For work instructions to be useful, on some level you have to assume it comes from a place of insight or good judgment. Maybe, as a contributor at a large firm, you don't care about the firm's success. But surely then at least the supervisor imagined that the order was good judgment, and in our conception of all employees as agents of the firm, we should anticipate consensus about this as a goal. But if there's a conflict between two ideas of what you should do, the manager wins, eventually. That's what modern management means – one party subordinates, the other supervises.
Yet the very virtues we seek from a market tell us that more local knowledge should work better. The manager knows less about your work than you do. In many ways, this is precisely what the dual virtues of humility and wisdom are: being able to do better with less knowledge, and being able to notice someone else does better than you, even when it's an attack on your ego.
Basic market theories predict, in these disagreements, local knowledge should be better more often (assuming bosses aren't systemically more wise). Which means resolving it the other way every time seems like a bad system for handling disagreement. I think we live in a world where people just assume bosses are more wise – a well-incentivized position for an employee, who knows that they can be fired, but perhaps shockingly arrogant and value-destroying for the boss (for senior management, when they capture the value of the firm, it could even be self-destructive pride).
This poses the obvious question, when we look at this in the light of shockingly low new firm creation numbers: does America have too much humility? Schools beat any fragment of pride out of kids, and I'll admit it's hard to imagine something more formative than being trained to follow orders your entire life before entering the economy – to the extent that almost everyone is entering the job market, not really the market economy.
Humility is a virtue. But when applying humility, you'd expect type 1 and type 2 errors, just like everything else. Charity is a virtue, but giving money to a grifter is a false positive, no less of a failure in judgment than failing to save the life of someone you could. We've learned humility so well that, perhaps, we are now all specialists in it, and the low firm creation numbers are indicative of a larger, and more complicated, moral failure.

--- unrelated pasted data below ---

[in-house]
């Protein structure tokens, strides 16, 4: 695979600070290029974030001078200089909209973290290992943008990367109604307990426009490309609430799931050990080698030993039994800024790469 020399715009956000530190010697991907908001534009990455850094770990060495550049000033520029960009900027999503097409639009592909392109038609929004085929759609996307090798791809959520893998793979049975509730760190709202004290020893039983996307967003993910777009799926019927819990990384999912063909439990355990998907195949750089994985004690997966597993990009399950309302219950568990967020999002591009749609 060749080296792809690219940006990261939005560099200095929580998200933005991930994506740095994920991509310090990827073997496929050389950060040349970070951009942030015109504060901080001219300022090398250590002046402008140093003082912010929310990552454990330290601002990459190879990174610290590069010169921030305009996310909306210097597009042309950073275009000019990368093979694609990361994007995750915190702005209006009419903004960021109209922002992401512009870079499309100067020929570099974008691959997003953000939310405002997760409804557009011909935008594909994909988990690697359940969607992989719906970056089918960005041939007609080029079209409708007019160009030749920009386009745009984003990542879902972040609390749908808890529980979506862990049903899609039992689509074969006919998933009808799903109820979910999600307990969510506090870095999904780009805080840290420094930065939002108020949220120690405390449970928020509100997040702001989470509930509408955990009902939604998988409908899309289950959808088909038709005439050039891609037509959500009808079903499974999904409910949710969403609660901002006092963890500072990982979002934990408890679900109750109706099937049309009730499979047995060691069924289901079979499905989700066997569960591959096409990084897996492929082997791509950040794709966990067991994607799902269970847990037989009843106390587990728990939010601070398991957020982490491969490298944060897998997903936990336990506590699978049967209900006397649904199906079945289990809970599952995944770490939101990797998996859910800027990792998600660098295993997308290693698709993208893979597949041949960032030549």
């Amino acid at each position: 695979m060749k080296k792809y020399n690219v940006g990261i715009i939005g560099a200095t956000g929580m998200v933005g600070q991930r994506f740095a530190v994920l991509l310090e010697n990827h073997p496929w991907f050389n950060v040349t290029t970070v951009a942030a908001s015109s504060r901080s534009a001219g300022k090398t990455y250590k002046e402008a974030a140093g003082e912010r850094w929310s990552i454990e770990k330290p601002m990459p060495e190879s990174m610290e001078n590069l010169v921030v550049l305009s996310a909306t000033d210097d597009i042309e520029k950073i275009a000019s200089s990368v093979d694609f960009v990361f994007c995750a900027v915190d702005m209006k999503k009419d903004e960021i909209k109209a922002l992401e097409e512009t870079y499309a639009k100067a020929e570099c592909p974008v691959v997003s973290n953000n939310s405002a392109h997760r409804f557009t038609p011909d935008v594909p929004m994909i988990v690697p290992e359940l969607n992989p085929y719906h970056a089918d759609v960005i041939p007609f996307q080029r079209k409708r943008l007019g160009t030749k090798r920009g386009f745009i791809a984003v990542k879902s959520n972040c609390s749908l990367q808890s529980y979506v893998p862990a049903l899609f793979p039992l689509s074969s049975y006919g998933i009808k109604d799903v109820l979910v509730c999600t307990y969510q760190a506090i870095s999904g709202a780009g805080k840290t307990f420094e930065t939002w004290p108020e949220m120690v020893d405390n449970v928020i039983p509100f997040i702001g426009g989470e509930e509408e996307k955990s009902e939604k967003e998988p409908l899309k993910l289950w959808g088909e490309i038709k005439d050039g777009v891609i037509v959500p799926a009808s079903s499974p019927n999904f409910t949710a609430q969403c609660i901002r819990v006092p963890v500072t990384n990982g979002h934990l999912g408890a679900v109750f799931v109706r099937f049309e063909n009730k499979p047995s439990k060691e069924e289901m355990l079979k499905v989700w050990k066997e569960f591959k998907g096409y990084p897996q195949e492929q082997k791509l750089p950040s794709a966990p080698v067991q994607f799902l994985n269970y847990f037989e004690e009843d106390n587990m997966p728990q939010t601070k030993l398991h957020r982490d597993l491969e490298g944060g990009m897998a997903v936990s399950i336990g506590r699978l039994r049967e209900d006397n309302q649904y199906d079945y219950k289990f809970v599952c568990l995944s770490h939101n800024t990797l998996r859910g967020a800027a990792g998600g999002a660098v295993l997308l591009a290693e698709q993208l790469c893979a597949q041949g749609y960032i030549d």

Different jobs take different virtues. Maybe the value of a firm isn't "coordination", as you typically hear in theories of the firm (to non-eggheads – we know free markets are great and central planning stinks, so why do firms use central planning inside the organization? This is an important academic question, despite it sounding like someone being surprised the sky is blue, because different answers mean different things about the shape of the economy). What if the process of creating a firm provides value through virtue mixing? A boss needs wisdom. A coworker needs humility. Perhaps the firm exists because pure market interactions don't allow people to specialize in their strongest virtues? If you engaged in market-style interactions inside a firm you'd still need humility, but you'd need wisdom as well, the ability to gainsay others when you've used judgment, and to put real stakes behind your choices. That might be too much to ask of a normal person. Perhaps that's why so many famous entreprenuers were complete dicks – they didn't need those other virtues we prize as a society, to accomplish what they did.